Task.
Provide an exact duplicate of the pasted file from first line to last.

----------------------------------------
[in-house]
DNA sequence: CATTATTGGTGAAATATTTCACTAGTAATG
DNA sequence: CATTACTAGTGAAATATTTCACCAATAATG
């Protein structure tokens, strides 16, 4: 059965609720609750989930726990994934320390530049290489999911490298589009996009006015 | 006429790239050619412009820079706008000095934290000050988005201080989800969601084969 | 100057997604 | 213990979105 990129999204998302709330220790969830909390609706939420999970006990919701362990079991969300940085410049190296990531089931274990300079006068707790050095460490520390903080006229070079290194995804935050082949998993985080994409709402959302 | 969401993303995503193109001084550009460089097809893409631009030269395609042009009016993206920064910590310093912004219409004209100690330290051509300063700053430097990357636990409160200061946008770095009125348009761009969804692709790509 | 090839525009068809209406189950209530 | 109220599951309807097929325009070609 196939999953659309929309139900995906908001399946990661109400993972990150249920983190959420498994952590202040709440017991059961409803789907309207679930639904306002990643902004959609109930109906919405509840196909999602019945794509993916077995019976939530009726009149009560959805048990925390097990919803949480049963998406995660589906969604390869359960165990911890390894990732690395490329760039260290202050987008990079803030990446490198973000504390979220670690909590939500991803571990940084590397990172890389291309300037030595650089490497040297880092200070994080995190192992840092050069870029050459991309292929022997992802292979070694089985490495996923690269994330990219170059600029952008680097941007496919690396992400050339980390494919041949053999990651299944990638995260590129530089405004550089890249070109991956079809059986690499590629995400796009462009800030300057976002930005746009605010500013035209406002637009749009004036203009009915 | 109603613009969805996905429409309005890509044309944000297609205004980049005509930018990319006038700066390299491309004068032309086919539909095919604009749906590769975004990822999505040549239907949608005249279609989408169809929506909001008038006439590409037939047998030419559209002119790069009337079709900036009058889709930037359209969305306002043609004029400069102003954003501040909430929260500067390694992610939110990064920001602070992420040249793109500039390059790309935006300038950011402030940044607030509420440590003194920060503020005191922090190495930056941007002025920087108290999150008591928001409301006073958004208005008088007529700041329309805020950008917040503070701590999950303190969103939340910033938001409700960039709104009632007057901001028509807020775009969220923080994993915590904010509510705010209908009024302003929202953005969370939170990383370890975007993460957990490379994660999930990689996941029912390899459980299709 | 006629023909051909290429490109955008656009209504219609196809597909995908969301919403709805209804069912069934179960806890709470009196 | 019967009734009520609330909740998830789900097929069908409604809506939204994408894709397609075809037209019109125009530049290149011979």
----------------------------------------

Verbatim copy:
[in-house]
DNA sequence: CATTATTGGTGAAATATTTCACTAGTAATG
DNA sequence: CATTACTAGTGAAATATTTCACCAATAATG
């Protein structure tokens, strides 16, 4: 059965609720609750989930726990994934320390530049290489999911490298589009996009006015 | 006429790239050619412009820079706008000095934290000050988005201080989800969601084969 | 100057997604 | 213990979105 990129999204998302709330220790969830909390609706939420999970006990919701362990079991969300940085410049190296990531089931274990300079006068707790050095460490520390903080006229070079290194995804935050082949998993985080994409709402959302 | 969401993303995503193109001084550009460089097809893409631009030269395609042009009016993206920064910590310093912004219409004209100690330290051509300063700053430097990357636990409160200061946008770095009125348009761009969804692709790509 | 090839525009068809209406189950209530 | 109220599951309807097929325009070609 196939999953659309929309139900995906908001399946990661109400993972990150249920983190959420498994952590202040709440017991059961409803789907309207679930639904306002990643902004959609109930109906919405509840196909999602019945794509993916077995019976939530009726009149009560959805048990925390097990919803949480049963998406995660589906969604390869359960165990911890390894990732690395490329760039260290202050987008990079803030990446490198973000504390979220670690909590939500991803571990940084590397990172890389291309300037030595650089490497040297880092200070994080995190192992840092050069870029050459991309292929022997992802292979070694089985490495996923690269994330990219170059600029952008680097941007496919690396992400050339980390494919041949053999990651299944990638995260590129530089405004550089890249070109991956079809059986690499590629995400796009462009800030300057976002930005746009605010500013035209406002637009749009004036203009009915 | 109603613009969805996905429409309005890509044309944000297609205004980049005509930018990319006038700066390299491309004068032309086919539909095919604009749906590769975004990822999505040549239907949608005249279609989408169809929506909001008038006439590409037939047998030419559209002119790069009337079709900036009058889709930037359209969305306002043609004029400069102003954003501040909430929260500067390694992610939110990064920001602070992420040249793109500039390059790309935006300038950011402030940044607030509420440590003194920060503020005191922090190495930056941007002025920087108290999150008591928001409301006073958004208005008088007529700041329309805020950008917040503070701590999950303190969103939340910033938001409700960039709104009632007057901001028509807020775009969220923080994993915590904010509510705010209908009024302003929202953005969370939170990383370890975007993460957990490379994660999930990689996941029912390899459980299709 | 006629023909051909290429490109955008656009209504219609196809597909995908969301919403709805209804069912069934179960806890709470009196 | 019967009734009520609330909740998830789900097929069908409604809506939204994408894709397609075809037209019109125009530049290149011979």